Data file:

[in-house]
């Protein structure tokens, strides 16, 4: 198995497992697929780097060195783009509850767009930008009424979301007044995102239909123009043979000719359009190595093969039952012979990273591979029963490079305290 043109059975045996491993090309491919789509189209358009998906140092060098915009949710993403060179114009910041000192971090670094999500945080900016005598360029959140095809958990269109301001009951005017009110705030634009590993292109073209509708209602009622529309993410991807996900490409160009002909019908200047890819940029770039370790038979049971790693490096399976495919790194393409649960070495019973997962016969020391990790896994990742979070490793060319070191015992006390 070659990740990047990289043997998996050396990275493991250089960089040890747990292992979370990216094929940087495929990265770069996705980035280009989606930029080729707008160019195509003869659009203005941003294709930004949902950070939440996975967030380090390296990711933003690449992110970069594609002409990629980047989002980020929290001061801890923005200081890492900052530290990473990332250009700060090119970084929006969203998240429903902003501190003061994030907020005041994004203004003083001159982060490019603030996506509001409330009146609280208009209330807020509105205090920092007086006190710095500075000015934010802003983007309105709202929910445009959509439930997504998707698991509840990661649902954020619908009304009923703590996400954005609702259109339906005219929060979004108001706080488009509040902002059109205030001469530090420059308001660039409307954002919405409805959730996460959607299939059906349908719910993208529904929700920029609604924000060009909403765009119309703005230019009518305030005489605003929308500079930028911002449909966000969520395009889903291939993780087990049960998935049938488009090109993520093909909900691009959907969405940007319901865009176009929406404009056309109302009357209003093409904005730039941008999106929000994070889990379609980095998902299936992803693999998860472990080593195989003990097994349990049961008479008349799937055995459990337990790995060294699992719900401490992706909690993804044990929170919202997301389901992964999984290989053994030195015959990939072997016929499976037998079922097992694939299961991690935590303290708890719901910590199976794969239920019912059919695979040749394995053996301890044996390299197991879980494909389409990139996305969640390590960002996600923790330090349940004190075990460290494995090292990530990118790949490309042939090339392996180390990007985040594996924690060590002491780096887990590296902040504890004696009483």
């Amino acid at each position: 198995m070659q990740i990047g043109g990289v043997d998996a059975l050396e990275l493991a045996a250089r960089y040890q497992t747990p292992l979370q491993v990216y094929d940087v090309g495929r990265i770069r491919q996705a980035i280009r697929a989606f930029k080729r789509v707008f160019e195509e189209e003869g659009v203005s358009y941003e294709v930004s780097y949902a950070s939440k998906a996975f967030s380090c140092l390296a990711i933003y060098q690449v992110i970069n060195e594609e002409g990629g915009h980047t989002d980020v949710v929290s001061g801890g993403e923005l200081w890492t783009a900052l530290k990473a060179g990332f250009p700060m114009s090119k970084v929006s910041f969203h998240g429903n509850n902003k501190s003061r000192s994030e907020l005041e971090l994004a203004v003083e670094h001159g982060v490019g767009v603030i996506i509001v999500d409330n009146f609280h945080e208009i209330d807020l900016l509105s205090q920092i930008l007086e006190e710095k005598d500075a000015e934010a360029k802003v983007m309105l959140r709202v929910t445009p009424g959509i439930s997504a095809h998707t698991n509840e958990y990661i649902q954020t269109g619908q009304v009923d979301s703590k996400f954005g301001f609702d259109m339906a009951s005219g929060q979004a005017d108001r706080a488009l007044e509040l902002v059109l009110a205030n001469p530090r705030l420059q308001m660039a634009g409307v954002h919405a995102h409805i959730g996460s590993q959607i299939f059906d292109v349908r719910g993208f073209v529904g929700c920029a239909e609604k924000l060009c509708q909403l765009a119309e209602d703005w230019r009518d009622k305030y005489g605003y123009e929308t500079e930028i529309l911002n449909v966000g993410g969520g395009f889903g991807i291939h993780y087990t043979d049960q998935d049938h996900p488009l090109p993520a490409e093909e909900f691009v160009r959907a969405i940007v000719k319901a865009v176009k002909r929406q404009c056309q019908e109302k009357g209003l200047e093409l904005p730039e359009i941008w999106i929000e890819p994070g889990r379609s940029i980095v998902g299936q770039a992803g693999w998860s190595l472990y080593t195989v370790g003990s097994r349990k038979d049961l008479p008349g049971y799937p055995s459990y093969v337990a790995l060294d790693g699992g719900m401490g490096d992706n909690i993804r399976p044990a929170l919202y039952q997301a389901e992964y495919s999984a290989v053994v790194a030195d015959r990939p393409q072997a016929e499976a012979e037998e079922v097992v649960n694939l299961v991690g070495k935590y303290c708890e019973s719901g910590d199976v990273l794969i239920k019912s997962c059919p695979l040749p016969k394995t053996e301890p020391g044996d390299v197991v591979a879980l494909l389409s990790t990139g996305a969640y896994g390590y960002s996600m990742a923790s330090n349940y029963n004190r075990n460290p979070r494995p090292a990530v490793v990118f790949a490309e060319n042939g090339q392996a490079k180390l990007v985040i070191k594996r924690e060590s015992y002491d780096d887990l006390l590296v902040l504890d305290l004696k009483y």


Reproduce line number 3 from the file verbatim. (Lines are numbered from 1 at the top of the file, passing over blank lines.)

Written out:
């Amino acid at each position: 198995m070659q990740i990047g043109g990289v043997d998996a059975l050396e990275l493991a045996a250089r960089y040890q497992t747990p292992l979370q491993v990216y094929d940087v090309g495929r990265i770069r491919q996705a980035i280009r697929a989606f930029k080729r789509v707008f160019e195509e189209e003869g659009v203005s358009y941003e294709v930004s780097y949902a950070s939440k998906a996975f967030s380090c140092l390296a990711i933003y060098q690449v992110i970069n060195e594609e002409g990629g915009h980047t989002d980020v949710v929290s001061g801890g993403e923005l200081w890492t783009a900052l530290k990473a060179g990332f250009p700060m114009s090119k970084v929006s910041f969203h998240g429903n509850n902003k501190s003061r000192s994030e907020l005041e971090l994004a203004v003083e670094h001159g982060v490019g767009v603030i996506i509001v999500d409330n009146f609280h945080e208009i209330d807020l900016l509105s205090q920092i930008l007086e006190e710095k005598d500075a000015e934010a360029k802003v983007m309105l959140r709202v929910t445009p009424g959509i439930s997504a095809h998707t698991n509840e958990y990661i649902q954020t269109g619908q009304v009923d979301s703590k996400f954005g301001f609702d259109m339906a009951s005219g929060q979004a005017d108001r706080a488009l007044e509040l902002v059109l009110a205030n001469p530090r705030l420059q308001m660039a634009g409307v954002h919405a995102h409805i959730g996460s590993q959607i299939f059906d292109v349908r719910g993208f073209v529904g929700c920029a239909e609604k924000l060009c509708q909403l765009a119309e209602d703005w230019r009518d009622k305030y005489g605003y123009e929308t500079e930028i529309l911002n449909v966000g993410g969520g395009f889903g991807i291939h993780y087990t043979d049960q998935d049938h996900p488009l090109p993520a490409e093909e909900f691009v160009r959907a969405i940007v000719k319901a865009v176009k002909r929406q404009c056309q019908e109302k009357g209003l200047e093409l904005p730039e359009i941008w999106i929000e890819p994070g889990r379609s940029i980095v998902g299936q770039a992803g693999w998860s190595l472990y080593t195989v370790g003990s097994r349990k038979d049961l008479p008349g049971y799937p055995s459990y093969v337990a790995l060294d790693g699992g719900m401490g490096d992706n909690i993804r399976p044990a929170l919202y039952q997301a389901e992964y495919s999984a290989v053994v790194a030195d015959r990939p393409q072997a016929e499976a012979e037998e079922v097992v649960n694939l299961v991690g070495k935590y303290c708890e019973s719901g910590d199976v990273l794969i239920k019912s997962c059919p695979l040749p016969k394995t053996e301890p020391g044996d390299v197991v591979a879980l494909l389409s990790t990139g996305a969640y896994g390590y960002s996600m990742a923790s330090n349940y029963n004190r075990n460290p979070r494995p090292a990530v490793v990118f790949a490309e060319n042939g090339q392996a490079k180390l990007v985040i070191k594996r924690e060590s015992y002491d780096d887990l006390l590296v902040l504890d305290l004696k009483y």